If you missed Governor Jack Dalrymple’s State of the State address today, you should be able to catch the archive here, and the gov’s press release is below. You can fast forward through about the first 30 minutes of nonsense.

Only in government does it take 30 minutes to usher people into a room and sit down. Seriously, it was like a church service. It started with a prayer. People sang hymns. Committees were convened to walk people into the room. It’s a shining example of how government makes even the simplest of tasks soul-suckingly arduous, and why government should be kept to doing as little as possible.

Anyway, here were some of my reactions to the Governor’s speech from today:

Minimizing The Oil Boom

Dalrymple noted that his office gets calls from the national media at least once a week, and he enjoys telling them that North Dakota’s economic success is about more than the oil boom because unemployment is low across the state. Dalrymple, and Governor Hoeven before him, have always been sensitive to the idea that their success in governance has more to do with circumstance than policy. This is absurd. It’s not the relentless growth in state spending under Hoeven and Dalrymple that has made ND great. It’s not their economic development schemes. It’s the fact that North Dakota has oil, and coal and has enjoyed several good years in the agriculture industry.

Would that we had elected officials with the humility to admit as much. It’s easy to govern when you’ve got the goose that lays the golden eggs.

Property Taxes

One of the most eyebrow-raising moments in the whole address, to my mind, was Dalrymple’s insistence (apparently aimed at worried local officials) that the hundreds of millions of dollars he wants in “property tax relief” (more like “local government bailouts”) won’t restrain local entities from raising property taxes again if they want to.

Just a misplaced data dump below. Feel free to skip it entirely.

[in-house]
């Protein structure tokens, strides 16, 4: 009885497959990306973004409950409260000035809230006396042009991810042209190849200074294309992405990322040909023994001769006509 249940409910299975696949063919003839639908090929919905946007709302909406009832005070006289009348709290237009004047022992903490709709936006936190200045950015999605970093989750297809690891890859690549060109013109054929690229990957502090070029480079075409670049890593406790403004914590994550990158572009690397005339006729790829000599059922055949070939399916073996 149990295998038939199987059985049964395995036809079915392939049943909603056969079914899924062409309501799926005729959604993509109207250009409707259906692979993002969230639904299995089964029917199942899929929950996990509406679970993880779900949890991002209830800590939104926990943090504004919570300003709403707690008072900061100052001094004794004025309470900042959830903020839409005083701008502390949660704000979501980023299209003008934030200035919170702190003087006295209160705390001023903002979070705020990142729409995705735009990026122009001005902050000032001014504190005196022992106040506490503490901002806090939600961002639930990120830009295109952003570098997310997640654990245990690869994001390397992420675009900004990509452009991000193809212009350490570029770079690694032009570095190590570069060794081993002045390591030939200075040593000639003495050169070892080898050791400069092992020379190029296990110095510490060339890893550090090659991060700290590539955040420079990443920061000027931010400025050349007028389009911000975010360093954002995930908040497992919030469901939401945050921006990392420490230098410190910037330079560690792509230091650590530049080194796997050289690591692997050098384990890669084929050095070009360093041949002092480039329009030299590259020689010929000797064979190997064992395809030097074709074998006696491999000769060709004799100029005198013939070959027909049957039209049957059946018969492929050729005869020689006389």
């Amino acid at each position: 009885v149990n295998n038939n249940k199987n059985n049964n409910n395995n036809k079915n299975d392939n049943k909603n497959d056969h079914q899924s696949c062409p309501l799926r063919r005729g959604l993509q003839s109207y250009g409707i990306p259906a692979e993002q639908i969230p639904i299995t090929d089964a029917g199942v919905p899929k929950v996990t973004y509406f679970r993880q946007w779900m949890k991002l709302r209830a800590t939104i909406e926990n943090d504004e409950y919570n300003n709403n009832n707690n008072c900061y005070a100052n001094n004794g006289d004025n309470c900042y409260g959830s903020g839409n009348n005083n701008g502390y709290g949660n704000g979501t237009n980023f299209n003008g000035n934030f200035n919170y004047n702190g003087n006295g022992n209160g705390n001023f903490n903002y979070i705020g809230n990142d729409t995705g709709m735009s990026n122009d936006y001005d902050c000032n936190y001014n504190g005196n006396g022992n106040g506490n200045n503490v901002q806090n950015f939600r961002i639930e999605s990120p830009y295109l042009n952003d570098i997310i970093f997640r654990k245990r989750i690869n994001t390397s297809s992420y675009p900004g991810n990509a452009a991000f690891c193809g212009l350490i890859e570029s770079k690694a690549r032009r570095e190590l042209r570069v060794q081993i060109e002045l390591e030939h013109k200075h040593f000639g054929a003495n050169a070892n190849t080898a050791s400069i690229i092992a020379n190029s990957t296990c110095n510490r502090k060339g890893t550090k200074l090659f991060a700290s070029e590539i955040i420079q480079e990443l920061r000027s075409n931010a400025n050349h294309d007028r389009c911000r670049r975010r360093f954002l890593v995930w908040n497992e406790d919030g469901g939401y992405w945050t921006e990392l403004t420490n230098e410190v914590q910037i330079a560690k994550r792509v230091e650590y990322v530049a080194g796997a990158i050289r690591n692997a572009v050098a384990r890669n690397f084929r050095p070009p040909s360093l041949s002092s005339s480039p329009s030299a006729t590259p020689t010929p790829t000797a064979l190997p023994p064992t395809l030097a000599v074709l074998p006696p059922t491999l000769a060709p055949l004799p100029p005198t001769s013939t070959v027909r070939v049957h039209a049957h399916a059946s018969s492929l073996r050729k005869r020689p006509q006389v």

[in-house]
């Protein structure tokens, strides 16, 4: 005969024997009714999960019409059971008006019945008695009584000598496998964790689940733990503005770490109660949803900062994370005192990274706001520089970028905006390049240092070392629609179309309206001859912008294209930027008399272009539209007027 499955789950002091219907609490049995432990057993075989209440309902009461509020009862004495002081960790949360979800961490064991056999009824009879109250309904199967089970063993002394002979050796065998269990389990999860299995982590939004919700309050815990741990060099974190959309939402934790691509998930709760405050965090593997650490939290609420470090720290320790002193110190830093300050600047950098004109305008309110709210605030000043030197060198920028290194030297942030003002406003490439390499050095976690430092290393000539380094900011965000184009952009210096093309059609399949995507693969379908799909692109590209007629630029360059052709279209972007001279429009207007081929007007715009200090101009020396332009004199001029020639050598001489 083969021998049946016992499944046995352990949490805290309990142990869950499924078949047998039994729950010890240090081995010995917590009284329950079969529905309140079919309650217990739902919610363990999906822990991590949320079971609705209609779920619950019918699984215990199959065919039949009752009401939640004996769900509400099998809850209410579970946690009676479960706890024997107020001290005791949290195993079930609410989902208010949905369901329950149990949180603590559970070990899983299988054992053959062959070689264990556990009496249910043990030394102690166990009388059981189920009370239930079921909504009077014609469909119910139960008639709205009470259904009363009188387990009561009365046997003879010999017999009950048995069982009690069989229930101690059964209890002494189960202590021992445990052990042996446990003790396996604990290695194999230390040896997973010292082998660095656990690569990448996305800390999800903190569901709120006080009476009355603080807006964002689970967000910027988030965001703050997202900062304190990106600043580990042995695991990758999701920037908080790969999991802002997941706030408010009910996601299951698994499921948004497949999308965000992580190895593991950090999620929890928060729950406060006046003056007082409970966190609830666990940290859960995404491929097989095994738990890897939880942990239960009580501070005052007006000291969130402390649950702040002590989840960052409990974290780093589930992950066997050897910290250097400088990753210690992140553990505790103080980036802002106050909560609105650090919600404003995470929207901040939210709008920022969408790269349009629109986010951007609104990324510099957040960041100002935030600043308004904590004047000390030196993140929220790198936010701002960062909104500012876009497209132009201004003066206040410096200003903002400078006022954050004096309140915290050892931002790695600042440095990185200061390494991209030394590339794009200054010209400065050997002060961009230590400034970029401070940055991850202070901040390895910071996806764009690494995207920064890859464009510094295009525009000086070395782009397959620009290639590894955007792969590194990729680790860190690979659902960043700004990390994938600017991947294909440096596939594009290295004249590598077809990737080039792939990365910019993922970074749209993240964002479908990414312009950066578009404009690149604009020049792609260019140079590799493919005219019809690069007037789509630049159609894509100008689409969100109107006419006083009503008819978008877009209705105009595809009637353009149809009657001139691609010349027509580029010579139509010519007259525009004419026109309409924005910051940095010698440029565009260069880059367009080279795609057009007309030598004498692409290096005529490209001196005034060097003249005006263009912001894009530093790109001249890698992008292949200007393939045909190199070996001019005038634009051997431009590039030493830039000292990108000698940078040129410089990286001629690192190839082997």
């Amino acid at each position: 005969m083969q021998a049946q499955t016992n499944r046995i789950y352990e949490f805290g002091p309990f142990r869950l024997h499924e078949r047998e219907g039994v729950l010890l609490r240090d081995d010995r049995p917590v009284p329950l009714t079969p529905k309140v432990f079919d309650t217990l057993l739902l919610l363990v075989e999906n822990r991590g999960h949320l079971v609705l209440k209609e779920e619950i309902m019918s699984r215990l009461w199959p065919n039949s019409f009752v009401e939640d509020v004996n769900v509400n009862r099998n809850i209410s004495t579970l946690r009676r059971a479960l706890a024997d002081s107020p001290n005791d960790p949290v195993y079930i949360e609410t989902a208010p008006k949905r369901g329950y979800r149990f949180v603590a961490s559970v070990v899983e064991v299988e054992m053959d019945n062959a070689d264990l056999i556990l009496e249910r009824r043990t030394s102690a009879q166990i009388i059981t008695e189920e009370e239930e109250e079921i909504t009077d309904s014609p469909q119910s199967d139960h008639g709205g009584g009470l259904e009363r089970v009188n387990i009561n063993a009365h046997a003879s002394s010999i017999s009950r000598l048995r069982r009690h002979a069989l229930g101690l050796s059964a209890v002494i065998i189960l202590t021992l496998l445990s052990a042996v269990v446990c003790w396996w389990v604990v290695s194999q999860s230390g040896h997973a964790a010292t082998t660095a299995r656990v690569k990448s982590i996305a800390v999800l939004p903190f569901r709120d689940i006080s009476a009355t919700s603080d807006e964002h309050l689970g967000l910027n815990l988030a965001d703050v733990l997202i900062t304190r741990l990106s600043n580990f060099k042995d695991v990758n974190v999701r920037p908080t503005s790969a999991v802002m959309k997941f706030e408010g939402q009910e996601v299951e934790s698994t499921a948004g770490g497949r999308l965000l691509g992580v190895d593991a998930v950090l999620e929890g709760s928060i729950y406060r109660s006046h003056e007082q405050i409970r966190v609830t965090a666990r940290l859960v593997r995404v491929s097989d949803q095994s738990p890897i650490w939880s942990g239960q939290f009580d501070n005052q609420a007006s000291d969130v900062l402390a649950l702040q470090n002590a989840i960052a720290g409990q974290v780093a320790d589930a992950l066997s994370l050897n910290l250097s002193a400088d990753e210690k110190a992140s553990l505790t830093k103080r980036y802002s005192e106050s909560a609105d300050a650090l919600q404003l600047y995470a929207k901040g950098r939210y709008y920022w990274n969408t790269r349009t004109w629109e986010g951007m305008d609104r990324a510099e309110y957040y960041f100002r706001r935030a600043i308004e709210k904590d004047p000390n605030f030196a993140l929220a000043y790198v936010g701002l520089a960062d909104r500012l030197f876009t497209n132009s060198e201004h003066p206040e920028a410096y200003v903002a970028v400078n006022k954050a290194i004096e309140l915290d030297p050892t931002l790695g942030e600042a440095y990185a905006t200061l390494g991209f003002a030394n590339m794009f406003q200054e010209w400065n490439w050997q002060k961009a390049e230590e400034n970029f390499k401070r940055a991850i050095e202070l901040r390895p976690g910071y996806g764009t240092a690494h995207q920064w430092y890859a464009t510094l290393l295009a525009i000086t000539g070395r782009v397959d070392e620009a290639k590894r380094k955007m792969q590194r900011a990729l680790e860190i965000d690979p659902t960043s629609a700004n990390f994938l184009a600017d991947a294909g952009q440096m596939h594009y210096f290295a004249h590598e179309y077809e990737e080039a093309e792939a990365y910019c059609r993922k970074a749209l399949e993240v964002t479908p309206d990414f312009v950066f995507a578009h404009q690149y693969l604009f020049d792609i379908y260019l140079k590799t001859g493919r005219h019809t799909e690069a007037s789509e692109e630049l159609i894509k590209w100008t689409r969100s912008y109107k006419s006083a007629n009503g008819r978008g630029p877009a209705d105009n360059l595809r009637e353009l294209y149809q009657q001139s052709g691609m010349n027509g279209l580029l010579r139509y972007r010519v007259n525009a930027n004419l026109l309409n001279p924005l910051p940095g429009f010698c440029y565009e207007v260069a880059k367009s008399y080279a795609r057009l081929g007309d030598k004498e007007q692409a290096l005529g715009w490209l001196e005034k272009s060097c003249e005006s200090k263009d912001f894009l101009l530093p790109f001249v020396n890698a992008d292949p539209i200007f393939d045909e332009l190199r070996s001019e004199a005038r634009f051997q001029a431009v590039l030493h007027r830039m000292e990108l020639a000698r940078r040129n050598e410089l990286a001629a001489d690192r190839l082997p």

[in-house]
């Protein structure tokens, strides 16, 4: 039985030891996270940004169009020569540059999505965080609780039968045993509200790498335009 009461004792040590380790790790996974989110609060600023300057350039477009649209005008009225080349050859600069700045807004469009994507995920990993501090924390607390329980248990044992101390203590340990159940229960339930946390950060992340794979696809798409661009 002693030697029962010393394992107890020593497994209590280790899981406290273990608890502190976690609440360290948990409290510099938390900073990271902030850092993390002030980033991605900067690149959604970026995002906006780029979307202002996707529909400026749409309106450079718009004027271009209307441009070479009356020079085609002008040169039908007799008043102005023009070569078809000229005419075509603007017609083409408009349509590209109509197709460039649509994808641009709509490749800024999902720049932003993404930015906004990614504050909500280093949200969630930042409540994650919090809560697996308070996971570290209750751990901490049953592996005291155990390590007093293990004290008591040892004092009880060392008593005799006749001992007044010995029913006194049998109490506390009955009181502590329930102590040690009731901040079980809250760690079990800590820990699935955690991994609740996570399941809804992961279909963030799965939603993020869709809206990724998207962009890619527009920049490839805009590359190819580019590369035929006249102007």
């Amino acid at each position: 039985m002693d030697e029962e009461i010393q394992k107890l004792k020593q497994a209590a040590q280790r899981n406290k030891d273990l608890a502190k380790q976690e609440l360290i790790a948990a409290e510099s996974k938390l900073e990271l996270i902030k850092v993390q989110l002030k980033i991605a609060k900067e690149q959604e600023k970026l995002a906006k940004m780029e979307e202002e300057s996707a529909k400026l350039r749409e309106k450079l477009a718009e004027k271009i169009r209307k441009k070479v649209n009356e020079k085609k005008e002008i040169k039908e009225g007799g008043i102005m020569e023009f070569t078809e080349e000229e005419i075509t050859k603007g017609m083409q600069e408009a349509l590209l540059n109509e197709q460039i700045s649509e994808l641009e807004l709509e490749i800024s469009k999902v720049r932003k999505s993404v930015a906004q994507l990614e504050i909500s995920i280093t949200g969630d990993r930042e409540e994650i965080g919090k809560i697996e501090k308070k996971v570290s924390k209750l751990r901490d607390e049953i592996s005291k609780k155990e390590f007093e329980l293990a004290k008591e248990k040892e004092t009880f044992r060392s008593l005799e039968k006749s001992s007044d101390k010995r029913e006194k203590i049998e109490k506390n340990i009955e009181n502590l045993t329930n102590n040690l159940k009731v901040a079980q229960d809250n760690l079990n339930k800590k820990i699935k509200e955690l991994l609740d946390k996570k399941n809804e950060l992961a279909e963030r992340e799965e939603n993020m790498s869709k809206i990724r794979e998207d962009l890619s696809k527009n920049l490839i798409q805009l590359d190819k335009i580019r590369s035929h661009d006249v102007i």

What Dalrymple is saying is that, even though he’s buying down the mills with hundreds of millions of state dollars, local government should feel free to go ahead and raise those mills again if they feel they need to.

And you know they’ll feel they need to. Which means that all we’re doing is shifting a huge amount of local spending to the state level so that local governments can raise local spending again. This isn’t tax relief. This is a shell game.

Housing Incentive Fund

In his executive budget address Dalrymple called for raising the tax credit subsidies for contributions to the Housing Inventive Fund to $30 million (double the mark the fund barely hit last year), and for the legislature to dump another $20 million in general fund appropriations into the fund. Given that the tax credits obviate tax burdens for those contributing to the fund, the burden for the entire $50 million Dalrymple is calling for to subsidize low income housing development falls on the backs of the taxpayers.

I don’t think property developers in ND need subsidies. What we need to do to ease housing pressures, and lower rents, is facilitate the building of more housing period. And not through subsidies, but rather through the lowering of taxation and easing of red tape and regulations.